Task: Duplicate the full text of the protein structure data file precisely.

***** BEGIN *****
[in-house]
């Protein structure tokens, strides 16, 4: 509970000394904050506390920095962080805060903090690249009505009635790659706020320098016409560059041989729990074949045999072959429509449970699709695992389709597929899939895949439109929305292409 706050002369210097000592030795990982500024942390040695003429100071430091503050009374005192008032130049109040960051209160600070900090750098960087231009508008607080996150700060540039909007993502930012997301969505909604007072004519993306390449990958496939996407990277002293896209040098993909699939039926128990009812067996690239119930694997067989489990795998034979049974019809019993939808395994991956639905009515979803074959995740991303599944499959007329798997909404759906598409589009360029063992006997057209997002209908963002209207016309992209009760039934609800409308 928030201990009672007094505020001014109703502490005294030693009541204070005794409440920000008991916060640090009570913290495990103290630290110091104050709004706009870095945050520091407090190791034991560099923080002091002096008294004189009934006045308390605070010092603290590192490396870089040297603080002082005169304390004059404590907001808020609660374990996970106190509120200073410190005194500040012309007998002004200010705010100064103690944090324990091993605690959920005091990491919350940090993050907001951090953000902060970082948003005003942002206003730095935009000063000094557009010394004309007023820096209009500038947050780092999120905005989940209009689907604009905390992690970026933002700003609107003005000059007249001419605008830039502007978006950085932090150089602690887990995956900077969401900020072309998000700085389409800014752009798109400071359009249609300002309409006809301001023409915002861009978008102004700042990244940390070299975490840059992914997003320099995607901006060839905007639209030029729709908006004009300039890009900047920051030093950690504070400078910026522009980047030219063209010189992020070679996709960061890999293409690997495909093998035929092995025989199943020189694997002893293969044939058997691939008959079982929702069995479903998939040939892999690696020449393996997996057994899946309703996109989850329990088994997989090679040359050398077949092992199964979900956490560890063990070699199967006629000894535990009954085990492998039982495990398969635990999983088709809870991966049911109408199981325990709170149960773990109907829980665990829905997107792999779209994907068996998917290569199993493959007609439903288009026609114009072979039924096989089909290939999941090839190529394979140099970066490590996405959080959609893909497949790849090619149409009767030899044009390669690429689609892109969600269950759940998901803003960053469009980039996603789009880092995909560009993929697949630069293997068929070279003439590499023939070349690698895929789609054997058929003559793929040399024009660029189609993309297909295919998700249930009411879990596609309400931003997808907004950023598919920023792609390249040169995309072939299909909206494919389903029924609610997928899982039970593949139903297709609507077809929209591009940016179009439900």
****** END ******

[in-house]
């Protein structure tokens, strides 16, 4: 509970000394904050506390920095962080805060903090690249009505009635790659706020320098016409560059041989729990074949045999072959429509449970699709695992389709597929899939895949439109929305292409 706050002369210097000592030795990982500024942390040695003429100071430091503050009374005192008032130049109040960051209160600070900090750098960087231009508008607080996150700060540039909007993502930012997301969505909604007072004519993306390449990958496939996407990277002293896209040098993909699939039926128990009812067996690239119930694997067989489990795998034979049974019809019993939808395994991956639905009515979803074959995740991303599944499959007329798997909404759906598409589009360029063992006997057209997002209908963002209207016309992209009760039934609800409308 928030201990009672007094505020001014109703502490005294030693009541204070005794409440920000008991916060640090009570913290495990103290630290110091104050709004706009870095945050520091407090190791034991560099923080002091002096008294004189009934006045308390605070010092603290590192490396870089040297603080002082005169304390004059404590907001808020609660374990996970106190509120200073410190005194500040012309007998002004200010705010100064103690944090324990091993605690959920005091990491919350940090993050907001951090953000902060970082948003005003942002206003730095935009000063000094557009010394004309007023820096209009500038947050780092999120905005989940209009689907604009905390992690970026933002700003609107003005000059007249001419605008830039502007978006950085932090150089602690887990995956900077969401900020072309998000700085389409800014752009798109400071359009249609300002309409006809301001023409915002861009978008102004700042990244940390070299975490840059992914997003320099995607901006060839905007639209030029729709908006004009300039890009900047920051030093950690504070400078910026522009980047030219063209010189992020070679996709960061890999293409690997495909093998035929092995025989199943020189694997002893293969044939058997691939008959079982929702069995479903998939040939892999690696020449393996997996057994899946309703996109989850329990088994997989090679040359050398077949092992199964979900956490560890063990070699199967006629000894535990009954085990492998039982495990398969635990999983088709809870991966049911109408199981325990709170149960773990109907829980665990829905997107792999779209994907068996998917290569199993493959007609439903288009026609114009072979039924096989089909290939999941090839190529394979140099970066490590996405959080959609893909497949790849090619149409009767030899044009390669690429689609892109969600269950759940998901803003960053469009980039996603789009880092995909560009993929697949630069293997068929070279003439590499023939070349690698895929789609054997058929003559793929040399024009660029189609993309297909295919998700249930009411879990596609309400931003997808907004950023598919920023792609390249040169995309072939299909909206494919389903029924609610997928899982039970593949139903297709609507077809929209591009940016179009439900």